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#include<iostream>
#include<stdlib.h>
#include<string.h>
#include<stdio.h>

using namespace std;

union type{
            int a;
            char b;
            int *p;
            char *s;
            int arr[10];
};

int fn(union type *exp){

    exp->p = exp->p+1;
    cout << *(exp->p);
    cout << "\n";
return 0;
}

int main(){

    union type *str;
    str->a = 10;
    str->b = 'n';
    str->p = &(str->a);
    cout << (str->p);
    cout << "\n";
    fn(str);
    cout << str->p;
    cout << "\n";
return 0;
}

This code is giving me segmentation fault. Is it because i need to allocate memory to the union explicitly using malloc?? I am new to coding and trying to learn c++.

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4  
Trying to learn C++ by using malloc and weird, pointless unions won't get you far. There's a list of good books in the FAQ that will. –  chris Jun 26 '12 at 4:20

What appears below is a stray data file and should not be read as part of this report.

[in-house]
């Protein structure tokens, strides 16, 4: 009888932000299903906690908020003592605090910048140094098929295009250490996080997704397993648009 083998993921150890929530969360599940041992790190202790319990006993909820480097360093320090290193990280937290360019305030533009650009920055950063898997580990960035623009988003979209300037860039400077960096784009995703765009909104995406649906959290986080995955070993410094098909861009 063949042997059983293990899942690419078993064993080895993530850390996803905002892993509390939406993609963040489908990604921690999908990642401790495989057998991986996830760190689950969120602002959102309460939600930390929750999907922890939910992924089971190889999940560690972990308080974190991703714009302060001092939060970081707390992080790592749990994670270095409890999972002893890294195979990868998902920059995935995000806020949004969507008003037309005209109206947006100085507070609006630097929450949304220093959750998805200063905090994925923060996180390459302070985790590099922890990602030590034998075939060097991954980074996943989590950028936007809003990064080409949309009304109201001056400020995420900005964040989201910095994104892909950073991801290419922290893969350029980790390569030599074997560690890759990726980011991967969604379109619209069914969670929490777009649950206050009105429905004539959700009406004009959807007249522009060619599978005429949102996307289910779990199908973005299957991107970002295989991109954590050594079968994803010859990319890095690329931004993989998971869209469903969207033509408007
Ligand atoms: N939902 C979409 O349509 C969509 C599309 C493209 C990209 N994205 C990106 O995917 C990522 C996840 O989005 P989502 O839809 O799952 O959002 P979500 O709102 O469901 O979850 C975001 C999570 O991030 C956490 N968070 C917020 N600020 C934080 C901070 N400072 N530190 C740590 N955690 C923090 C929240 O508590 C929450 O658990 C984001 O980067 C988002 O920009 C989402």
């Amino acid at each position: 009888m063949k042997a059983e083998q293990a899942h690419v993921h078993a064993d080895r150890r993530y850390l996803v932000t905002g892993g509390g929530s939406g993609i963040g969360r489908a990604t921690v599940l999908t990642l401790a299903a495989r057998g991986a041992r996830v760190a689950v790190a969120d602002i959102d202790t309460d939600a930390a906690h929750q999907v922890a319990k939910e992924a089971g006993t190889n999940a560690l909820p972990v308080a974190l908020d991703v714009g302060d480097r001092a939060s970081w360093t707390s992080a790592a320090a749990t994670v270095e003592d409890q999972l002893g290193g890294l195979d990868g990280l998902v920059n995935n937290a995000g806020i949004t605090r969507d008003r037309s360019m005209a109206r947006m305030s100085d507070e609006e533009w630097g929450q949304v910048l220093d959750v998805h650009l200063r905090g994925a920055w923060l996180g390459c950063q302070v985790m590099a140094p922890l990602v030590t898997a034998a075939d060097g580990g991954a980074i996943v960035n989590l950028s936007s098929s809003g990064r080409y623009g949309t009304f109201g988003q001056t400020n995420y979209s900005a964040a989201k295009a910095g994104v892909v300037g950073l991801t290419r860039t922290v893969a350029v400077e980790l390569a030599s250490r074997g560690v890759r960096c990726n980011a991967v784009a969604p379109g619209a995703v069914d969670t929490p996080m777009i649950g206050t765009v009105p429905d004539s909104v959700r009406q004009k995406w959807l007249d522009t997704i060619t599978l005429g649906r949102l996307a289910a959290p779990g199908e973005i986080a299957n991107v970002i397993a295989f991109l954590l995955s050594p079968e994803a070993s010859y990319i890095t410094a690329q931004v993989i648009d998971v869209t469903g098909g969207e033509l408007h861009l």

Is there any reason str has to be a pointer to a type, instead of just a type? If you just remove the * and change every -> into a ., everything will work. (Well, in the fn prototype you might want to turn the * into a & instead of removing it.) –  abarnert Jun 26 '12 at 4:21
    
Also, even if you do malloc str (or replace it with a non-pointer), fn(str) is going to fail (but probably not segfault, unless you're lucky). You set str->p to a pointer to str itself, then increment it, so it's now pointing sizeof(int) bytes past str, which is either the middle of str, or whatever object comes after str in memory, or uninitialized memory, none of which are things you probably want to print as an int. –  abarnert Jun 26 '12 at 4:24

2 Answers 2

up vote 3 down vote accepted

This code is giving me segmentation fault. Is it because i need to allocate memory to the union explicitly using malloc??

Right. Your str pointer isn't pointing to valid memory location, it even not initialized. So, before writing str->a you need to set str to something.

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i added this piece to the code and it works: str = (union type *)malloc(sizeof(type)); –  newbie555 Jun 26 '12 at 4:23

You are declaring a pointer to a union, but the pointer is not pointing to any valid memory, which you need to either malloc/new. What it is pointing to is undefined (garbage pointer).

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